Three separate research projects will begin at treatment centers in Guinea and Liberia to find a treatment for the Ebola virus, which has killed over 5,000 people so far, mostly in West Africa. The centers where the trials will be held are run by Medecins Sans Frontieres, or MSF, a medical charity that has been helping treat Ebola patients in the region, and will be assisted by the World Health Organization, or WHO, and other health care authorities.

Trials for brincidofovir, which is made by U.S.-based Chimerix, and favipiravir or Avigan from Japan's Fujifilm, will be tested on several patients who have given informed consent. Both the drugs were shortlisted out of a list of potential Ebola drugs drawn up by the WHO. A treatment that involves the use of blood plasma from Ebola survivors will also be tested. The initial report from the trials, which begin in December, could be ready by February 2015.

“This is an unprecedented international partnership which represents hope for patients to finally get a real treatment against a disease that today kills between 50 and 80% of those infected,” Dr. Annick Antierens, an MSF official, said in a statement released by the company on Thursday.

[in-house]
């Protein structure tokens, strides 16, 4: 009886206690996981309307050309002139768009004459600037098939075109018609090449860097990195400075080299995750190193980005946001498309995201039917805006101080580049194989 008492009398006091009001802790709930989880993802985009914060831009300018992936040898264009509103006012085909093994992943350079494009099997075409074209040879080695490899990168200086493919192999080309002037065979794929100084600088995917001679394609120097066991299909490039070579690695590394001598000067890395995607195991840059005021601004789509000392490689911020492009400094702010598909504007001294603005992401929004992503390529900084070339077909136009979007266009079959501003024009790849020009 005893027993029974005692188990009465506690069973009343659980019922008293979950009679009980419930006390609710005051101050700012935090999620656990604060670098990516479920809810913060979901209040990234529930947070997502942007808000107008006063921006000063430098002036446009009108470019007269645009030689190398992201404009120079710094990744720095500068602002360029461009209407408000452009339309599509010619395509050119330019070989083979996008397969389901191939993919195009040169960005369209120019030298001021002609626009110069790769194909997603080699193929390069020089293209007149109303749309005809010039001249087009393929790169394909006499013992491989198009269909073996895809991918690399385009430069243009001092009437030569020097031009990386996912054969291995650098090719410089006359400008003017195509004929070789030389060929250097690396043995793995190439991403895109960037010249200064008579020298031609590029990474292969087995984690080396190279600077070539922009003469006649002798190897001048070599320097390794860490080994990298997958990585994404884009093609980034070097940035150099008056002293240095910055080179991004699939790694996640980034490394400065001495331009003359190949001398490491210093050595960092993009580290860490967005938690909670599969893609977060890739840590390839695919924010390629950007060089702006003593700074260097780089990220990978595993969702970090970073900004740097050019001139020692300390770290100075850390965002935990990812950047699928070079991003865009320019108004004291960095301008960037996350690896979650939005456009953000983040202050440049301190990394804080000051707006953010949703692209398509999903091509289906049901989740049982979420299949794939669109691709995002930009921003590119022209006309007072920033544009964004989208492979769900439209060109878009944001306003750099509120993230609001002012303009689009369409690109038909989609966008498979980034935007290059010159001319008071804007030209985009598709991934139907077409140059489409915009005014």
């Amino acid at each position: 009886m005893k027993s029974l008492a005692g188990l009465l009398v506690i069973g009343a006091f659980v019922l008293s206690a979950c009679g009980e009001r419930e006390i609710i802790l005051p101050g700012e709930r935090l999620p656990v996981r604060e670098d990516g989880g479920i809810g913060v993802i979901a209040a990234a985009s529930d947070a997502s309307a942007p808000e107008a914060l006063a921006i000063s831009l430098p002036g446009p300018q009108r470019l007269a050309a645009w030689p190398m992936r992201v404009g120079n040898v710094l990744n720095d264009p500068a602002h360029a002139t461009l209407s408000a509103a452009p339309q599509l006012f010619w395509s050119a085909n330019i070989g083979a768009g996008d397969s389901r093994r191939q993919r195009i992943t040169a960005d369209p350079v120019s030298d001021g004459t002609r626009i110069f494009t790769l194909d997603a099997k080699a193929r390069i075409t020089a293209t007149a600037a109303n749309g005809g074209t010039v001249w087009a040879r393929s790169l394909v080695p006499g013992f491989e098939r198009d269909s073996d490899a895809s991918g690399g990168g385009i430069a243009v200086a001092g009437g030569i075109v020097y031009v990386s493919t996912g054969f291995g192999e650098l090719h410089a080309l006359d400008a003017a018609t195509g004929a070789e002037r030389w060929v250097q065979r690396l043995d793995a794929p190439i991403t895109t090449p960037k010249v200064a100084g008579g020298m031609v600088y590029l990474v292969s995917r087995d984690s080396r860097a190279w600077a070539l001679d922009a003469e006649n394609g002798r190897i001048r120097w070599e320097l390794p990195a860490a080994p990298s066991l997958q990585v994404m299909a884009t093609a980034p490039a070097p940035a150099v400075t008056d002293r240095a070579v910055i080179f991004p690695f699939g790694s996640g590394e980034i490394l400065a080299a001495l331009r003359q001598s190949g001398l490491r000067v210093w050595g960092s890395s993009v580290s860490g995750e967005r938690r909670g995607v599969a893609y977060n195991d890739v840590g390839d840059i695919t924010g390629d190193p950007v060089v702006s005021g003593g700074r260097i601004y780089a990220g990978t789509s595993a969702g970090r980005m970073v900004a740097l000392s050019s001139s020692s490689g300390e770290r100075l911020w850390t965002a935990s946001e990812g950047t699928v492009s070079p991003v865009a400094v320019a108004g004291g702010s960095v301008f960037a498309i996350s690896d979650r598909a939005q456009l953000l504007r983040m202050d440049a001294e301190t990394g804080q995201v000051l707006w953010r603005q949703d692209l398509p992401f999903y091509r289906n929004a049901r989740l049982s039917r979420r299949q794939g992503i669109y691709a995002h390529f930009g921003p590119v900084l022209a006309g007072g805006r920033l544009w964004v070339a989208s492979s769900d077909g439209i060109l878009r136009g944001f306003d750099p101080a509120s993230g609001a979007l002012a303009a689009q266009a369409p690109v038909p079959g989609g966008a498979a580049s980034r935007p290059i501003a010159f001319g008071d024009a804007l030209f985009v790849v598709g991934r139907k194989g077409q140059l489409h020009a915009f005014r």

The trials would be led by Britain's University of Oxford in Liberia, and in Guinea by the Netherlands based Antwerp Institute of Tropical Medicine and the French National Institute of Health and Medical Research.

MSF also urged the drug makers to increase production to ensure there was no shortfall during the trial period.

“We need to keep in mind that there is no guarantee that these therapies will be the miracle cure,” Antierens said, in the MSF statement, adding: “But we need to do all we can to try the products available today to increase the chances of finding an effective treatment against Ebola.”